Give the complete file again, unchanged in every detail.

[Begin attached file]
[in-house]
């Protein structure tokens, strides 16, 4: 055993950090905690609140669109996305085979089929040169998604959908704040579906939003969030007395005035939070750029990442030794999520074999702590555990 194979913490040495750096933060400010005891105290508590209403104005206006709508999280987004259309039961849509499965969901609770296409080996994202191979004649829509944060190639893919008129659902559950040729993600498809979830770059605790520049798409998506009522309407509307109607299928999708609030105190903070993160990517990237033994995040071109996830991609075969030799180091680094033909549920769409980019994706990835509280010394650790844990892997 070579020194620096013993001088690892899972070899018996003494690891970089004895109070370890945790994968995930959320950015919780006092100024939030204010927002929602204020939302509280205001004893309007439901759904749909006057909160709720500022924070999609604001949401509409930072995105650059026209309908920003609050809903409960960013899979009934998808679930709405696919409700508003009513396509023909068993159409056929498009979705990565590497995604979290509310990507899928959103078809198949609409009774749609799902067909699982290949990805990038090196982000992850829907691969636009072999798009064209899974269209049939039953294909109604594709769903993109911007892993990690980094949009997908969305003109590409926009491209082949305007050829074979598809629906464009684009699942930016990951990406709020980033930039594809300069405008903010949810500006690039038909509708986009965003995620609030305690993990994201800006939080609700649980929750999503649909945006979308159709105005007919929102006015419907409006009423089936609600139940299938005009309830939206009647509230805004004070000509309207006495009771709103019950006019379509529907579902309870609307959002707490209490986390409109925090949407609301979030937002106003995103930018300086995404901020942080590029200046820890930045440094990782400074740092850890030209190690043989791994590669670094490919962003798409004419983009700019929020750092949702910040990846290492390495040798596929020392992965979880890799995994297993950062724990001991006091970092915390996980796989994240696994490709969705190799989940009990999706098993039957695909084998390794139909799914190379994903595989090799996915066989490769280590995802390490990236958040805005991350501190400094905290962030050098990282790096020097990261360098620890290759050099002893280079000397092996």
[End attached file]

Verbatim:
[in-house]
């Protein structure tokens, strides 16, 4: 055993950090905690609140669109996305085979089929040169998604959908704040579906939003969030007395005035939070750029990442030794999520074999702590555990 194979913490040495750096933060400010005891105290508590209403104005206006709508999280987004259309039961849509499965969901609770296409080996994202191979004649829509944060190639893919008129659902559950040729993600498809979830770059605790520049798409998506009522309407509307109607299928999708609030105190903070993160990517990237033994995040071109996830991609075969030799180091680094033909549920769409980019994706990835509280010394650790844990892997 070579020194620096013993001088690892899972070899018996003494690891970089004895109070370890945790994968995930959320950015919780006092100024939030204010927002929602204020939302509280205001004893309007439901759904749909006057909160709720500022924070999609604001949401509409930072995105650059026209309908920003609050809903409960960013899979009934998808679930709405696919409700508003009513396509023909068993159409056929498009979705990565590497995604979290509310990507899928959103078809198949609409009774749609799902067909699982290949990805990038090196982000992850829907691969636009072999798009064209899974269209049939039953294909109604594709769903993109911007892993990690980094949009997908969305003109590409926009491209082949305007050829074979598809629906464009684009699942930016990951990406709020980033930039594809300069405008903010949810500006690039038909509708986009965003995620609030305690993990994201800006939080609700649980929750999503649909945006979308159709105005007919929102006015419907409006009423089936609600139940299938005009309830939206009647509230805004004070000509309207006495009771709103019950006019379509529907579902309870609307959002707490209490986390409109925090949407609301979030937002106003995103930018300086995404901020942080590029200046820890930045440094990782400074740092850890030209190690043989791994590669670094490919962003798409004419983009700019929020750092949702910040990846290492390495040798596929020392992965979880890799995994297993950062724990001991006091970092915390996980796989994240696994490709969705190799989940009990999706098993039957695909084998390794139909799914190379994903595989090799996915066989490769280590995802390490990236958040805005991350501190400094905290962030050098990282790096020097990261360098620890290759050099002893280079000397092996």